Introduction

By Paul Caputo

In the far South East of France is the stunningly beautiful region of Provence. Known around the world for its evocative patchwork of colours - rolling green hills, vivid purple blankets of lavender, and deep blue vistas of the Mediterranean - this once ignored wine region is gradually earning a reputation for high quality wines.

Extending nearly 200km between the Mediterranean and the Alps, the mixed topography of Provence is well suited to wine making. Between rocky, volcanic mountain ranges and flat sandy beaches is a plethora of valleys and hillsides perfect for the cultivation of more than a dozen grape varieties.

Like most Mediterranean wine regions, summers are long and hot, but tempered by sea breezes, while winters are typically cool and mild. Local climatic conditions provide specific challenges however. Rain, for example, is quite rare, but when it does occur it can often arrive with heavy storms and impart substantial damage to vineyards.

Appellations of Provence

Bandol AOC

Bandol is one of Provence’s top wines. It produces tannic red wines from Mourvèdre, capable of ageing many years, as well as small amount of white and rosé Bandol.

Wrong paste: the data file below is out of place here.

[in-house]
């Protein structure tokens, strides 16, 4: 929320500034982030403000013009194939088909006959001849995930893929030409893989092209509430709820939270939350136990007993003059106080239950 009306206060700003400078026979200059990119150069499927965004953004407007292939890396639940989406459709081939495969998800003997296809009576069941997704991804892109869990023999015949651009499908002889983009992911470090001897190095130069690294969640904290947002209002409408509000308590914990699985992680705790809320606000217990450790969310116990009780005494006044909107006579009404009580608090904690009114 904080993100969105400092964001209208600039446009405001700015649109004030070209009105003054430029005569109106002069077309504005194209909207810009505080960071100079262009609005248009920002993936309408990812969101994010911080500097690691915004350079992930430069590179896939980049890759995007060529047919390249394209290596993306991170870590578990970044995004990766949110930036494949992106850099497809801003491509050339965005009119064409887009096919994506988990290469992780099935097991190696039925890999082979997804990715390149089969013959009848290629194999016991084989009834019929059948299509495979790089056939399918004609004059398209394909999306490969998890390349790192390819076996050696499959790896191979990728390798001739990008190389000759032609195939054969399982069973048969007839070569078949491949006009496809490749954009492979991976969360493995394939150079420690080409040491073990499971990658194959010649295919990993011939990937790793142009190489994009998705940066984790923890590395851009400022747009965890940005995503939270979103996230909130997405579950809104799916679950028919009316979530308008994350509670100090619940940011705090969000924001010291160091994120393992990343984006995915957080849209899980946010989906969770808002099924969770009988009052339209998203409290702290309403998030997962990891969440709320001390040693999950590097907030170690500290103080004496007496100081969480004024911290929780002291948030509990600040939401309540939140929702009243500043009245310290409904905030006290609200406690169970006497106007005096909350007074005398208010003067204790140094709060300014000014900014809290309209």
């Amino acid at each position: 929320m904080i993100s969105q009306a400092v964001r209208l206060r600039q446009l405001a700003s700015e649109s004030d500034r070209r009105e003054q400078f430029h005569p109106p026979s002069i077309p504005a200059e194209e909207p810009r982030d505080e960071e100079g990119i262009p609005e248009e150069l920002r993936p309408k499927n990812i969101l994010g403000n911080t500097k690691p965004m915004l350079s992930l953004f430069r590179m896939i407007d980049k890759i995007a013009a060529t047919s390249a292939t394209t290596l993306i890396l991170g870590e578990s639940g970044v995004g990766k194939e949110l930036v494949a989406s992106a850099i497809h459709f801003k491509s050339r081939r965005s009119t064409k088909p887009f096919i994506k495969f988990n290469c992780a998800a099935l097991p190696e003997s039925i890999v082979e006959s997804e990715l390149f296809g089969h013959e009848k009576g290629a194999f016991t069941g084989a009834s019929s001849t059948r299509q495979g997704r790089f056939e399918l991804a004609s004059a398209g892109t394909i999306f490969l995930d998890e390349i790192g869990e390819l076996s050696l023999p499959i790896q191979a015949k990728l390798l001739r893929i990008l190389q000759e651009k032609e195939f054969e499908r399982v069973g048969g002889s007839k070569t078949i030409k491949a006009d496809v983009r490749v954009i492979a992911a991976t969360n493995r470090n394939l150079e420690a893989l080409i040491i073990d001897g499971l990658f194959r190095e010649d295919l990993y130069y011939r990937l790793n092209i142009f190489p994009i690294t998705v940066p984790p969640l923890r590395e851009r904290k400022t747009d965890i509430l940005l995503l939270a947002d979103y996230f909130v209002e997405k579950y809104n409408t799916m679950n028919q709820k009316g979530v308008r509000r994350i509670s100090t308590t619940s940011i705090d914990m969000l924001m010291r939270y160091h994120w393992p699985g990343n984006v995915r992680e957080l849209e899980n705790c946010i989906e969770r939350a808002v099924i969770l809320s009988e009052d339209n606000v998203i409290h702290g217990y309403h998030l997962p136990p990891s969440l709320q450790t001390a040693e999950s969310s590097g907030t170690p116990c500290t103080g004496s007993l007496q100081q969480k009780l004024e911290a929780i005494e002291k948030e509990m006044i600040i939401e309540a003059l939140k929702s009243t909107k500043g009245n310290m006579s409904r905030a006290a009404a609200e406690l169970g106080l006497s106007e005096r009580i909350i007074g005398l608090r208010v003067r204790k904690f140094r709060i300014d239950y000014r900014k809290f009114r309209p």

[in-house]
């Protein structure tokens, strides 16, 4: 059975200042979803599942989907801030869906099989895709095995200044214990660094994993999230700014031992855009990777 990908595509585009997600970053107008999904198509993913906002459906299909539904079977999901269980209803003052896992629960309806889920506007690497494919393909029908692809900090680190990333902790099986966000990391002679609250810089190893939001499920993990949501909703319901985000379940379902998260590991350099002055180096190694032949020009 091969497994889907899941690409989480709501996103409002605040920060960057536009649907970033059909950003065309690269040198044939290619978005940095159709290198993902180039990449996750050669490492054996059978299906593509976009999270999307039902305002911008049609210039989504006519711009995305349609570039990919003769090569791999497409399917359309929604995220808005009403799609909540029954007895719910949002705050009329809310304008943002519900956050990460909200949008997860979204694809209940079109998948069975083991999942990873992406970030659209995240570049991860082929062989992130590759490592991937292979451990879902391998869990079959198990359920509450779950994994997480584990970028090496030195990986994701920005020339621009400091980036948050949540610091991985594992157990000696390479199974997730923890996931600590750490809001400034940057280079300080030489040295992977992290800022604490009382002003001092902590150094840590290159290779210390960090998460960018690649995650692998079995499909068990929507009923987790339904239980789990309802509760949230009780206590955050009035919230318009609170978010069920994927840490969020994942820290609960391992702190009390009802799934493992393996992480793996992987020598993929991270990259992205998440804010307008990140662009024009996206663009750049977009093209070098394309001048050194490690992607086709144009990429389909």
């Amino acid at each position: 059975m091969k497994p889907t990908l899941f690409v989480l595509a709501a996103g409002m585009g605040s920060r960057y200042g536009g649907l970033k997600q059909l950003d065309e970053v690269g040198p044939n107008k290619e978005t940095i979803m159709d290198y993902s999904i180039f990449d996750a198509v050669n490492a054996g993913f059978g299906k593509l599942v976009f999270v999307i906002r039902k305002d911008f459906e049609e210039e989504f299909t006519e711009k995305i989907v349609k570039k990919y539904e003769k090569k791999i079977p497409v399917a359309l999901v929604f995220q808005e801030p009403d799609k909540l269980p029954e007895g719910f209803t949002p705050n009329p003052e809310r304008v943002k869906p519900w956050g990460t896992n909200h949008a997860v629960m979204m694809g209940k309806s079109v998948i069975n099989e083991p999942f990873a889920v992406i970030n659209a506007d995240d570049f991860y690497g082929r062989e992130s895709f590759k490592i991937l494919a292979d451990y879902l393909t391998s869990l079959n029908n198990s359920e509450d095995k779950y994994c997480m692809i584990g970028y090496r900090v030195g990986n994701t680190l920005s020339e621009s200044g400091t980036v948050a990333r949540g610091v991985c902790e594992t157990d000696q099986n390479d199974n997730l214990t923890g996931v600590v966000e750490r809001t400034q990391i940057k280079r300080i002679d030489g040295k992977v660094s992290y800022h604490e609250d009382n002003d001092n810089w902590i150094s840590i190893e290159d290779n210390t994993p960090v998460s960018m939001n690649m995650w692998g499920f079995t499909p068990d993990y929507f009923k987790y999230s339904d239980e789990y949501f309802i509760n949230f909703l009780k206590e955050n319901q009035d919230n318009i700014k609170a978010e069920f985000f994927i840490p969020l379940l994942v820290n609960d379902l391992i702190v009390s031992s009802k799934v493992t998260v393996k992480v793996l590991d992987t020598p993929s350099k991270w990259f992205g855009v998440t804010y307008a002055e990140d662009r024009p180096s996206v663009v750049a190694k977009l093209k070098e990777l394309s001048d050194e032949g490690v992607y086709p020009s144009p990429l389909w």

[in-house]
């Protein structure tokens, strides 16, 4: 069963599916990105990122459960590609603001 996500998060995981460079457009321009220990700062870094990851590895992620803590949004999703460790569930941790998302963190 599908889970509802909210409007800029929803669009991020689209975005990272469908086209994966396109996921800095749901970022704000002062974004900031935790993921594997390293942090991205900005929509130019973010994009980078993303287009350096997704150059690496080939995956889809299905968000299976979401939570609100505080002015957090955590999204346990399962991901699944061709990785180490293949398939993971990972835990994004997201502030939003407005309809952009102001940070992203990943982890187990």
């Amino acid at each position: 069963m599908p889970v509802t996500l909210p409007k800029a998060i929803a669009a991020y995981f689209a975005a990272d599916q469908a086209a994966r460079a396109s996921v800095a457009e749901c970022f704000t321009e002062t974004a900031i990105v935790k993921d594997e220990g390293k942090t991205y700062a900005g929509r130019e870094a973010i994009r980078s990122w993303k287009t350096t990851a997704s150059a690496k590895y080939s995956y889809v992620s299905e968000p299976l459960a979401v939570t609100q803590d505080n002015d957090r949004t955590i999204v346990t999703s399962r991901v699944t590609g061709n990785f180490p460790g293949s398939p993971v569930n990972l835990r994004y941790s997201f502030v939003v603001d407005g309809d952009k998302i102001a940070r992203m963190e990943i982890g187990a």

Read more ▸ 16 producers34 wines

Coteaux d'Aix-en-Provence AOC

Coteaux d’Aix-en-Provence is a flexible appellation in the South of France producing red and rose wines from Grenache, Cabernet Sauvignon, Carignan, Cinsault, Syrah, Mourvèdre, and sometimes Counoise. Whites are made from Bourboulenc, Vermentino, Clairette, Grenache Blanc, Ugni Blanc, Sauvignon and Sémillon.

Read more ▸ 1 producer1 wine

Coteaux de Pierrevert AOC

Coteaux de Pierrevert is one of the smallest and highest appellations in France. Only a handful of producers operate in this little enclave of western Provence. Red, white and rose wines are produced from Provence’s traditional varieties.

Read more ▸ 1 producer1 wine